How can Jenny Durkan pay for free Seattle college?
Mayoral candidate Jenny Durkan’s proposal to send Seattle’s high school graduates to college would cost millions, prompting many to ask: Where is this money going to come from?
Durkan’s Seattle Promise proposal would pay community college tuition for students who graduate from a Seattle public school. She estimates it will help about 700 young people each year. It will cost between $4.3 to $5 million in its first year, according to Durkan, and $7 million annually after that. The Seattle Times reports that annual community college tuition for one student in Washington is $3,936.
In a press conference announcing her bold plan, Durkan said that the college funding is already within reach of the city’s current budget — no new revenue sources needed.
The mayoral candidate didn’t give specifics as to how exactly the money is already available, but did mention a few potential sources Seattleites are familiar with.
- Family and Education Levy: Seattle’s Family and Education Levy is a property tax that has been repeatedly approved since the 1990s. The current levy funds $235 million over a seven-year period — through the 2018-19 school year. Durkan notes that the next mayor will be in charge of crafting how the levy will continue beyond 2019, and what programs will sell it to voters. The Family and Education Levy is not spearheaded by the school district, but the city. It pays for a range of education-related purposes, such as health services, summer programs, and early childhood learning programs.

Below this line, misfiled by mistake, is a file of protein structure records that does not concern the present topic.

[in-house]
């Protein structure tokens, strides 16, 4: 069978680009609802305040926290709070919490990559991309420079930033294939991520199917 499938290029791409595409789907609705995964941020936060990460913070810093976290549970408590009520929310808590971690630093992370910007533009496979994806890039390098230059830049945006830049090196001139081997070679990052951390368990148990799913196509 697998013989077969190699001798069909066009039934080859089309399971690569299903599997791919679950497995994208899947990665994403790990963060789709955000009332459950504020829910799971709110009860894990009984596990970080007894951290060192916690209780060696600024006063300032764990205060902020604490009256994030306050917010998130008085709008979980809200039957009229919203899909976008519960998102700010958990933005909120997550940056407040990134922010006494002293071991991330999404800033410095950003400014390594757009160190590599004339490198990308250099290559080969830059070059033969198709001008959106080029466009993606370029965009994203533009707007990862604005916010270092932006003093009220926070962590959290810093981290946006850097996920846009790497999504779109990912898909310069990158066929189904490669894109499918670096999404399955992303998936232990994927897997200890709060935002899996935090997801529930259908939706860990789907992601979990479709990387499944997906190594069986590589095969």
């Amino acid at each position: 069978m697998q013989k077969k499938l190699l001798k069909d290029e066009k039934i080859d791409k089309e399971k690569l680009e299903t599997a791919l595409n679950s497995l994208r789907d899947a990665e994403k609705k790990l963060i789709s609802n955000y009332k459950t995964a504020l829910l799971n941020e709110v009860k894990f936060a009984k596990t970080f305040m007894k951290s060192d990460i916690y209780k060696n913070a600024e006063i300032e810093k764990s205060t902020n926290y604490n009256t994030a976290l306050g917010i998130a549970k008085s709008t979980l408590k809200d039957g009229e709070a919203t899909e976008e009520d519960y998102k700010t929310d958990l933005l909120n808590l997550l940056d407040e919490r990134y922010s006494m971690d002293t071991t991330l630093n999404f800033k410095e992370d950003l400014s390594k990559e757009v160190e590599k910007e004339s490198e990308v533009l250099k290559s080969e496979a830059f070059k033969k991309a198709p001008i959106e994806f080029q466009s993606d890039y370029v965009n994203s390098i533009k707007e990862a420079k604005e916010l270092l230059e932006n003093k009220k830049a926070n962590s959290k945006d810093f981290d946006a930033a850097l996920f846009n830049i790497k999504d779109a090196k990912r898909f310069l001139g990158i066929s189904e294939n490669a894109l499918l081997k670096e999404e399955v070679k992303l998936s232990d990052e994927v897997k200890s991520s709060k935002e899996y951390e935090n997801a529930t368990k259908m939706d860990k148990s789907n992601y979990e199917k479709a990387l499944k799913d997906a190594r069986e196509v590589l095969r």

- Seattle Soda Tax: The recently-passed Seattle soda tax places a .0175 per ounce tax on sweetened beverages such as sodas, sweetened teas, and sports drinks. It is paid for by distributors. It is aimed at decreasing youth consumption of unhealthy drinks. The council and the mayor also sold the tax as a means of raising money for educational purposes. Seattle estimates it will raise $23 million its first year, and then $18 million annually.
- Sound Transit 3: Perhaps the most confusing point of funding. After all, Sound Transit 3 is largely meant for what its name implies — transit. But part of the program that was passed in 2016 is a tax slated for educational purposes. According to the ST3 proposal, the money is to be used toward educational outcomes in early learning, K-12 and higher education. ST3 also states that tax dollars raised from counties are to be used in those counties — so in this case King County. Money raised from Pierce County cannot be used for purposes in Snohomish, for example. The counties are responsible for tracking the educational money that comes from ST3. Durkan would have to negotiate with county officials to reserve some of that funding for her college plan.